Broccoli: They are seeded 7-10 weeks before planting out, in late February through March. If planting them out at the recommended time of 2 weeks before last frost (around 4/25), you would seed them from 2/13-3/6 but I’ve seen them seeded earlier in January. They tolerate a light freeze well (29-32 degrees), but do not do well in the summer. They grow best in spring and cooler fall, so the earlier you can seed and plant these, the better success you will have in growing them. If you wait to plant these until May, you likely won’t get much broccoli as they prefer cool temps and the heat stresses them.
Celery: Seed in February. They are seeded 10-12 weeks before planning out. They can be transplanted up to two weeks before the last frost (around 4/25), you would seed them from 1/30-2/15. They tolerate a light freeze well (29-32 degrees), and also do fine in the summer. You can harvest single stalks throughout the summer, or whole heads all at once. They are extremely slow growing and if you grow them, I would recommend just a few heads. I grew 8 two years ago and still have chopped, frozen celery in my freezer because the heads weren’t ready to harvest until the end of the season.
Direct Seed (Outdoors)
The direct-seeded veggies all grow quickly, around 3-6 weeks from the time you seed them. They grow well in cooler temps and do not like hot weather, so the earlier you can seed them, the better as they will die out once the weather gets too hot. The first year I planted these, I thought I was a failure when they died because I didn’t know they didn’t tolerate heat well. Know it’s not you, it’s their temperament! You can direct seed them once the ground is workable (not frozen), or you could also start the seeds indoors. Direct seeding could happen in February, but might be later depending on how cold the winter has been. If the ground is frozen, seed them in February and plant them out in late February or m any time through late spring. For a continuous harvest, both also do well as successions, meaning you can seed them every two weeks for 4-6 weeks and get a smaller harvest throughout the spring instead of all at once.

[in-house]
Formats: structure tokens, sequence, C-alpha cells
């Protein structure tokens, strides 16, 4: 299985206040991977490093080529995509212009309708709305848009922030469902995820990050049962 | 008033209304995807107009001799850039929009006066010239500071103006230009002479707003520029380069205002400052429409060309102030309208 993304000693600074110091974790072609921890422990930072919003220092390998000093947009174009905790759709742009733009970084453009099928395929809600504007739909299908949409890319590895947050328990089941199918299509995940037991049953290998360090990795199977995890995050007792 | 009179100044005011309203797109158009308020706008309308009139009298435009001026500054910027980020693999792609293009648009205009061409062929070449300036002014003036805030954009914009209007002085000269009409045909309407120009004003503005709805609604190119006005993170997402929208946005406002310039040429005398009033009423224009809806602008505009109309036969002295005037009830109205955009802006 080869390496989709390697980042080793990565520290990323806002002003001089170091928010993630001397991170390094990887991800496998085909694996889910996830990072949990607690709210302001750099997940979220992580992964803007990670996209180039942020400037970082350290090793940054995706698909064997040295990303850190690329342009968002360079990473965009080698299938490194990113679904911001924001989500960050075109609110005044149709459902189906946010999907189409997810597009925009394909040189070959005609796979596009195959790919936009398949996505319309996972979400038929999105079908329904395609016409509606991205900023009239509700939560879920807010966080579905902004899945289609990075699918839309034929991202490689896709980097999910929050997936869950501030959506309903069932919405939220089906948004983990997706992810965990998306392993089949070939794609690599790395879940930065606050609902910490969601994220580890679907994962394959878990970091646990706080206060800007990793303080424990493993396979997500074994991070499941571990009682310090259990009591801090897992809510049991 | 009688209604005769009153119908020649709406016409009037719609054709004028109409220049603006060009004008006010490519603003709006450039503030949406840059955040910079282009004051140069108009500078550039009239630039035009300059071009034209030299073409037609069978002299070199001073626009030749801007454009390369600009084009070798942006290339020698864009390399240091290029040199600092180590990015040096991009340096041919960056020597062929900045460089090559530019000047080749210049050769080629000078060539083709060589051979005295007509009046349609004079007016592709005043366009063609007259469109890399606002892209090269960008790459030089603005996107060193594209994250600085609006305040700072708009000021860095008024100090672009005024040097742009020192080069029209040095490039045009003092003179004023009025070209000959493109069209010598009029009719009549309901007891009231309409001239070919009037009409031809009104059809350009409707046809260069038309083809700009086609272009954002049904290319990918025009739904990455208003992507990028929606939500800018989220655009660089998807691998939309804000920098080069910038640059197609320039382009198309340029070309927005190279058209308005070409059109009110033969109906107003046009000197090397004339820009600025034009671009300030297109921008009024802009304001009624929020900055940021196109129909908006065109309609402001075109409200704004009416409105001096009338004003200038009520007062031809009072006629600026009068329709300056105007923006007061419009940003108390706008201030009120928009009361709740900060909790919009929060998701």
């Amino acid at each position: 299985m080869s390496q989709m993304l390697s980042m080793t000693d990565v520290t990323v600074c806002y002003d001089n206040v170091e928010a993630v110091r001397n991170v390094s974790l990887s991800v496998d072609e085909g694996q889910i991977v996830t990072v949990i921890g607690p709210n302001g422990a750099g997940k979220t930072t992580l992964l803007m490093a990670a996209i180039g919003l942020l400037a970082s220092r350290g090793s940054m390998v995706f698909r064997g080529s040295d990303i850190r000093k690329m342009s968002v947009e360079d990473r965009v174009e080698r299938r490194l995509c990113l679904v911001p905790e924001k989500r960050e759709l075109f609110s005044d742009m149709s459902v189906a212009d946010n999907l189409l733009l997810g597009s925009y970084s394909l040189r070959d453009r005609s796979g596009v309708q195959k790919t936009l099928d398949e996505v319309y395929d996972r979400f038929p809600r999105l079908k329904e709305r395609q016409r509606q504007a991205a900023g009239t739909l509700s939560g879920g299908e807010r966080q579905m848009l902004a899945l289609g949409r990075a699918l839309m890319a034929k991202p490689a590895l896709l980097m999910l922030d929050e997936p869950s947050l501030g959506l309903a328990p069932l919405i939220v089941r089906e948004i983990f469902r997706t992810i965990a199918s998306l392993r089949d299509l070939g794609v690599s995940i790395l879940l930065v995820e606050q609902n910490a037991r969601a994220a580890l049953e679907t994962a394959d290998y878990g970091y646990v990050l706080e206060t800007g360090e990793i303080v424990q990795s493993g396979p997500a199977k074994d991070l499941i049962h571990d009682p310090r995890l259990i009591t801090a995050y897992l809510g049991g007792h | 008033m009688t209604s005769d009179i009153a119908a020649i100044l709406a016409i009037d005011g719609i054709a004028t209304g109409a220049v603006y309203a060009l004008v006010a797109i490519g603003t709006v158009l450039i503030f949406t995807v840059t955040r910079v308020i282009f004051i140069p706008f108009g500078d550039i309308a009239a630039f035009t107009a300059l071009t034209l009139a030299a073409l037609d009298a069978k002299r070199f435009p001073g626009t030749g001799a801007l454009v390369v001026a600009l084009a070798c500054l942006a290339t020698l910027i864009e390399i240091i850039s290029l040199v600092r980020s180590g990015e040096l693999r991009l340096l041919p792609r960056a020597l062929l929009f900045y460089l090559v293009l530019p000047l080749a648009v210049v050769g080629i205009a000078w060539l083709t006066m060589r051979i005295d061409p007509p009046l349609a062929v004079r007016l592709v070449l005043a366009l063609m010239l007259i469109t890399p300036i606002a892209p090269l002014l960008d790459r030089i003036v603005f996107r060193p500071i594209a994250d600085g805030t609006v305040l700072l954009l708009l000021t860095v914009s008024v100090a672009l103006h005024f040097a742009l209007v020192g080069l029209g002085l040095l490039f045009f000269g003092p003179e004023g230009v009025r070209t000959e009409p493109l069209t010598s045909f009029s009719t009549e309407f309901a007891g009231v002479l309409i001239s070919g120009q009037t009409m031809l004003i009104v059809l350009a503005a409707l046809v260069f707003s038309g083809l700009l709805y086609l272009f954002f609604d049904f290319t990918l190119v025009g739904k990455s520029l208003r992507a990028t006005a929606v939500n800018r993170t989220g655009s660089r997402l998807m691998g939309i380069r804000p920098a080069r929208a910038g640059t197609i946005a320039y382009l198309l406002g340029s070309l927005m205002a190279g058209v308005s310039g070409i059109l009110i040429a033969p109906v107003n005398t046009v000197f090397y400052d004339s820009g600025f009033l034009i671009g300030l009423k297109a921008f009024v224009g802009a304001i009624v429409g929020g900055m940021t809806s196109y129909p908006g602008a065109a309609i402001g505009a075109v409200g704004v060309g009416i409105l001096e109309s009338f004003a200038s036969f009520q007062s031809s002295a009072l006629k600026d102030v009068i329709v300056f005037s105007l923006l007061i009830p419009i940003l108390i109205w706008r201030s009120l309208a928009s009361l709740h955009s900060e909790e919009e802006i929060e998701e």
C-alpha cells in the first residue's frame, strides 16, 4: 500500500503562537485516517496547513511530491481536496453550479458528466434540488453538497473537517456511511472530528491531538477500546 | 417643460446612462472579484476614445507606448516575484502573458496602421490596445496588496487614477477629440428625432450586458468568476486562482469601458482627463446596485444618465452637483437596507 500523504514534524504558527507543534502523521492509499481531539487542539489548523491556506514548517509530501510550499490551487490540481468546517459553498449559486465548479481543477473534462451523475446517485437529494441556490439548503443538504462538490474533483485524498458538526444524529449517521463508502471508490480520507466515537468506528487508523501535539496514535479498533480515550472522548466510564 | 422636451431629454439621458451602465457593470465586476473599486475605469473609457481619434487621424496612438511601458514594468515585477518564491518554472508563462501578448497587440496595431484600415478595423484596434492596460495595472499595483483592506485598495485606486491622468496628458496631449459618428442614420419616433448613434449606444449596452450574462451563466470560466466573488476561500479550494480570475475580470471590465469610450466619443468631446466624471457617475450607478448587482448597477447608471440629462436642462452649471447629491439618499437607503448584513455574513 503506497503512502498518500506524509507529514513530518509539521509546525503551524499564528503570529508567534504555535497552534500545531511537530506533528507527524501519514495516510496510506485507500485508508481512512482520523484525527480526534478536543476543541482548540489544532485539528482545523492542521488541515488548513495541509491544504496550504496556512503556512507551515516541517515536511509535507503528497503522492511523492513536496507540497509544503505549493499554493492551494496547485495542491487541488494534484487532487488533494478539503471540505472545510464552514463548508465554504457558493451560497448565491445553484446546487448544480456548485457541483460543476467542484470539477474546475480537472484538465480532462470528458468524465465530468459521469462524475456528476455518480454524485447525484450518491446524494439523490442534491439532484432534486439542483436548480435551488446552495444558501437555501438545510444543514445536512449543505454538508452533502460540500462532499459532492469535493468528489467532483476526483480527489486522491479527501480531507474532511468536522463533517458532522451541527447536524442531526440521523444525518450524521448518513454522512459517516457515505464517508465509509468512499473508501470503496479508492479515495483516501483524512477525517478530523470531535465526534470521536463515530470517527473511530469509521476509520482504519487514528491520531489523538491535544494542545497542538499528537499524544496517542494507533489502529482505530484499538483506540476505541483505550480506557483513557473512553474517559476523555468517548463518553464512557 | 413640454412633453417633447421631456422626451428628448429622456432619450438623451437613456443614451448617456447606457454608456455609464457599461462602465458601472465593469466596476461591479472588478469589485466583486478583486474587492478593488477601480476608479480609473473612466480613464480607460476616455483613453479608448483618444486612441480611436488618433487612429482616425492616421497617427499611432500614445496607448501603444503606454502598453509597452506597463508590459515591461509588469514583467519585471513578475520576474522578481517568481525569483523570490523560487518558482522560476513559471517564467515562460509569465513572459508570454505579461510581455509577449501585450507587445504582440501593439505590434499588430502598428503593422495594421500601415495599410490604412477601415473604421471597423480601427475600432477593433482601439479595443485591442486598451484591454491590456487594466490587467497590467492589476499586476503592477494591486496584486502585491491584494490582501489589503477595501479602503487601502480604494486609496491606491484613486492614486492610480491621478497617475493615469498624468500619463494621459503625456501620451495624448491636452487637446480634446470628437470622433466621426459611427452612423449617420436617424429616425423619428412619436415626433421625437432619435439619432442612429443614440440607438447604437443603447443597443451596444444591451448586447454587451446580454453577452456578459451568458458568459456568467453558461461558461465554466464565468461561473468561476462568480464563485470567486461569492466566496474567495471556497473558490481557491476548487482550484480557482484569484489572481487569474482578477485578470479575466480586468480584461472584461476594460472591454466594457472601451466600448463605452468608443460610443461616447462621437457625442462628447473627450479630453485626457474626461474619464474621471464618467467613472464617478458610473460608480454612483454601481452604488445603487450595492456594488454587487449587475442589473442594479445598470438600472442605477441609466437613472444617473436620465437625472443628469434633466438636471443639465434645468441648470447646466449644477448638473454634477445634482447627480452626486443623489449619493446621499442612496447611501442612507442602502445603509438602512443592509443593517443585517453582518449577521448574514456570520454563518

Peas: From snap peas, to shell peas, to snow peas, all can be seeded right in the ground for best results because they thrive in cooler weather. They can also be started inside however since they are fine with being transplanted. A big aha for me in looking at the cooking magazines and blogs is - the reason spring dishes have peas in them is because they are a cool weather plant! At our house, we typically like to eat them off the vine. It should be noted that if you grow any type of pea, they need some sort of trellis because they are vining plants.
Lettuce: With the ease of buying lettuce in the grocery store, it is tempting not to grow lettuce. However, since it is so easy to grow, it is so satisfying! It is also very prolific, so just planting a small amount will do the trick. This one is a great candidate for succession planting so you don’t get an overwhelming amount of lettuce at once. I found that seeding around 1-2 feet at a time was a good amount of lettuce leaves. It is great to grow a variety of lettuce though, from spinach, to lettuce heads. There are a ton of different varieties so it is fun to see what you like. Lettuce leaves like spinach and spring mixes grow quicker than heads of lettuce.